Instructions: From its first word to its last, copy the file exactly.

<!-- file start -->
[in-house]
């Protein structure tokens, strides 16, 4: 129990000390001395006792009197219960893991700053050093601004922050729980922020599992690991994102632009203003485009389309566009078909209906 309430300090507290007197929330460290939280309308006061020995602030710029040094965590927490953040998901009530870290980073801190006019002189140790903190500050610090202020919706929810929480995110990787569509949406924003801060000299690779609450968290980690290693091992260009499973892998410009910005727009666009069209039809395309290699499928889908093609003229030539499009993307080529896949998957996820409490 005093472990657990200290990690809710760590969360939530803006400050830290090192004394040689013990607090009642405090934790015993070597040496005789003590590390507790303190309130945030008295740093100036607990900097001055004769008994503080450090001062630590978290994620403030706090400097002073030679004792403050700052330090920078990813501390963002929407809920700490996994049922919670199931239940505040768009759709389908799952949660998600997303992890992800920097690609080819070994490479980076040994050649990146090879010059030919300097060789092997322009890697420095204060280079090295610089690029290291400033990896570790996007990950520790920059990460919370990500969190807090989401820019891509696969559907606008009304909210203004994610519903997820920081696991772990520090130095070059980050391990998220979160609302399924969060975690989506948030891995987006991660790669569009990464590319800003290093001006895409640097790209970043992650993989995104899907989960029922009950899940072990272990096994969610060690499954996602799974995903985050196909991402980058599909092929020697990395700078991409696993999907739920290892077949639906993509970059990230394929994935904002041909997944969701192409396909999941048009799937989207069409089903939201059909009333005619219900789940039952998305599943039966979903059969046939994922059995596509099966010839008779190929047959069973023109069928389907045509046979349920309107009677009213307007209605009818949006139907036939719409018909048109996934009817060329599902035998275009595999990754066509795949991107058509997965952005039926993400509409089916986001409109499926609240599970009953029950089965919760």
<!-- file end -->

[in-house]
């Protein structure tokens, strides 16, 4: 129990000390001395006792009197219960893991700053050093601004922050729980922020599992690991994102632009203003485009389309566009078909209906 309430300090507290007197929330460290939280309308006061020995602030710029040094965590927490953040998901009530870290980073801190006019002189140790903190500050610090202020919706929810929480995110990787569509949406924003801060000299690779609450968290980690290693091992260009499973892998410009910005727009666009069209039809395309290699499928889908093609003229030539499009993307080529896949998957996820409490 005093472990657990200290990690809710760590969360939530803006400050830290090192004394040689013990607090009642405090934790015993070597040496005789003590590390507790303190309130945030008295740093100036607990900097001055004769008994503080450090001062630590978290994620403030706090400097002073030679004792403050700052330090920078990813501390963002929407809920700490996994049922919670199931239940505040768009759709389908799952949660998600997303992890992800920097690609080819070994490479980076040994050649990146090879010059030919300097060789092997322009890697420095204060280079090295610089690029290291400033990896570790996007990950520790920059990460919370990500969190807090989401820019891509696969559907606008009304909210203004994610519903997820920081696991772990520090130095070059980050391990998220979160609302399924969060975690989506948030891995987006991660790669569009990464590319800003290093001006895409640097790209970043992650993989995104899907989960029922009950899940072990272990096994969610060690499954996602799974995903985050196909991402980058599909092929020697990395700078991409696993999907739920290892077949639906993509970059990230394929994935904002041909997944969701192409396909999941048009799937989207069409089903939201059909009333005619219900789940039952998305599943039966979903059969046939994922059995596509099966010839008779190929047959069973023109069928389907045509046979349920309107009677009213307007209605009818949006139907036939719409018909048109996934009817060329599902035998275009595999990754066509795949991107058509997965952005039926993400509409089916986001409109499926609240599970009953029950089965919760």